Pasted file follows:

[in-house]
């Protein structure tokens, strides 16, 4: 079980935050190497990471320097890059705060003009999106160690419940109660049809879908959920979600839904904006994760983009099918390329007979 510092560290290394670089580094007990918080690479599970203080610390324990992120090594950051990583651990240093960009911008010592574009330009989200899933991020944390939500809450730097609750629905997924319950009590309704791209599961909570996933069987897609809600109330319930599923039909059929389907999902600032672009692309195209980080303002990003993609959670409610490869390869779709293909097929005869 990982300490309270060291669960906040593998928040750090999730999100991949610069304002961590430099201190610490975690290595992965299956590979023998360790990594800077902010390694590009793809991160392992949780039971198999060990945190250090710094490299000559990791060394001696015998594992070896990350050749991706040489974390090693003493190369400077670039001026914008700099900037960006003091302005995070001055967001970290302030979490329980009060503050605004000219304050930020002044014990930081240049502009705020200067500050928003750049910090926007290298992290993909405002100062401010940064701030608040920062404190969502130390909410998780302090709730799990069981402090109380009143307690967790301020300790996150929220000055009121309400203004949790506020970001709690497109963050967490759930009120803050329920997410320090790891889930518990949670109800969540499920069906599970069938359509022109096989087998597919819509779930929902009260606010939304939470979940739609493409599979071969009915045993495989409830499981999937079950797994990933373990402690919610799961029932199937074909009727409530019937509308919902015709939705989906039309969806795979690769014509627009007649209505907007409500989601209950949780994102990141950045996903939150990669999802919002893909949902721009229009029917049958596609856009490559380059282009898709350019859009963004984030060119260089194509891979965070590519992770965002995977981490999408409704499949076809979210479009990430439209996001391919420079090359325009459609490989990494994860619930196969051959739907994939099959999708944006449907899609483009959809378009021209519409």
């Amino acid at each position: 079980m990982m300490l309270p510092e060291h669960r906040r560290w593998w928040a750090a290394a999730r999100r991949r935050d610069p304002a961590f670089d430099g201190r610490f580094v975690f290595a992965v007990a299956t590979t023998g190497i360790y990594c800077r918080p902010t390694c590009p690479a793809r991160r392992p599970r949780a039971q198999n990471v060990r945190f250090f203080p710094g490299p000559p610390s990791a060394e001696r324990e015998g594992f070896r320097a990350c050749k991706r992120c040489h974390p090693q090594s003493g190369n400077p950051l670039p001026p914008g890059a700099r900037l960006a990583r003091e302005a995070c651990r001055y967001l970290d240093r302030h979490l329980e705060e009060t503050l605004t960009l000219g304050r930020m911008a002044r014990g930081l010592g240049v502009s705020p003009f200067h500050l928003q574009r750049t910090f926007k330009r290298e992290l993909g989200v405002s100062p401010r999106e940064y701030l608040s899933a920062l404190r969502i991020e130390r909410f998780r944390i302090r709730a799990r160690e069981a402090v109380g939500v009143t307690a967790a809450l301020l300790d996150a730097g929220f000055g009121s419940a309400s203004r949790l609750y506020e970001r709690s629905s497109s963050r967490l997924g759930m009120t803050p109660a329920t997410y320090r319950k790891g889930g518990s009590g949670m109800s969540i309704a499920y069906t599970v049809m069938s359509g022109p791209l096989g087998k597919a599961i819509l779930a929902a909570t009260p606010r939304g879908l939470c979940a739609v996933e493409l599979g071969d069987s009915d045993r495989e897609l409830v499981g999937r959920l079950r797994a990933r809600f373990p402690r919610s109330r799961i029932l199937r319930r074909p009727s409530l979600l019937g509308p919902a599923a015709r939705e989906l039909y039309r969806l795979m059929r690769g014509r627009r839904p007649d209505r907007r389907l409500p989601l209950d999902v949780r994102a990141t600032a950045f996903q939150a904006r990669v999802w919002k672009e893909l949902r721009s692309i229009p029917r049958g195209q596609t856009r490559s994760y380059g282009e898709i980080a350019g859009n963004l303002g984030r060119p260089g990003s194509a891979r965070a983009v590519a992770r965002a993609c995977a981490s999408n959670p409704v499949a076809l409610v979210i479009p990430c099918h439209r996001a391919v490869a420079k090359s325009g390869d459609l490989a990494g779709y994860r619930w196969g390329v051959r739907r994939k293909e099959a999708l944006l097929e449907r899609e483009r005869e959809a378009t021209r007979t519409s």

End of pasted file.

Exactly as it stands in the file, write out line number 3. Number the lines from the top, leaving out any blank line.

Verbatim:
């Amino acid at each position: 079980m990982m300490l309270p510092e060291h669960r906040r560290w593998w928040a750090a290394a999730r999100r991949r935050d610069p304002a961590f670089d430099g201190r610490f580094v975690f290595a992965v007990a299956t590979t023998g190497i360790y990594c800077r918080p902010t390694c590009p690479a793809r991160r392992p599970r949780a039971q198999n990471v060990r945190f250090f203080p710094g490299p000559p610390s990791a060394e001696r324990e015998g594992f070896r320097a990350c050749k991706r992120c040489h974390p090693q090594s003493g190369n400077p950051l670039p001026p914008g890059a700099r900037l960006a990583r003091e302005a995070c651990r001055y967001l970290d240093r302030h979490l329980e705060e009060t503050l605004t960009l000219g304050r930020m911008a002044r014990g930081l010592g240049v502009s705020p003009f200067h500050l928003q574009r750049t910090f926007k330009r290298e992290l993909g989200v405002s100062p401010r999106e940064y701030l608040s899933a920062l404190r969502i991020e130390r909410f998780r944390i302090r709730a799990r160690e069981a402090v109380g939500v009143t307690a967790a809450l301020l300790d996150a730097g929220f000055g009121s419940a309400s203004r949790l609750y506020e970001r709690s629905s497109s963050r967490l997924g759930m009120t803050p109660a329920t997410y320090r319950k790891g889930g518990s009590g949670m109800s969540i309704a499920y069906t599970v049809m069938s359509g022109p791209l096989g087998k597919a599961i819509l779930a929902a909570t009260p606010r939304g879908l939470c979940a739609v996933e493409l599979g071969d069987s009915d045993r495989e897609l409830v499981g999937r959920l079950r797994a990933r809600f373990p402690r919610s109330r799961i029932l199937r319930r074909p009727s409530l979600l019937g509308p919902a599923a015709r939705e989906l039909y039309r969806l795979m059929r690769g014509r627009r839904p007649d209505r907007r389907l409500p989601l209950d999902v949780r994102a990141t600032a950045f996903q939150a904006r990669v999802w919002k672009e893909l949902r721009s692309i229009p029917r049958g195209q596609t856009r490559s994760y380059g282009e898709i980080a350019g859009n963004l303002g984030r060119p260089g990003s194509a891979r965070a983009v590519a992770r965002a993609c995977a981490s999408n959670p409704v499949a076809l409610v979210i479009p990430c099918h439209r996001a391919v490869a420079k090359s325009g390869d459609l490989a990494g779709y994860r619930w196969g390329v051959r739907r994939k293909e099959a999708l944006l097929e449907r899609e483009r005869e959809a378009t021209r007979t519409s």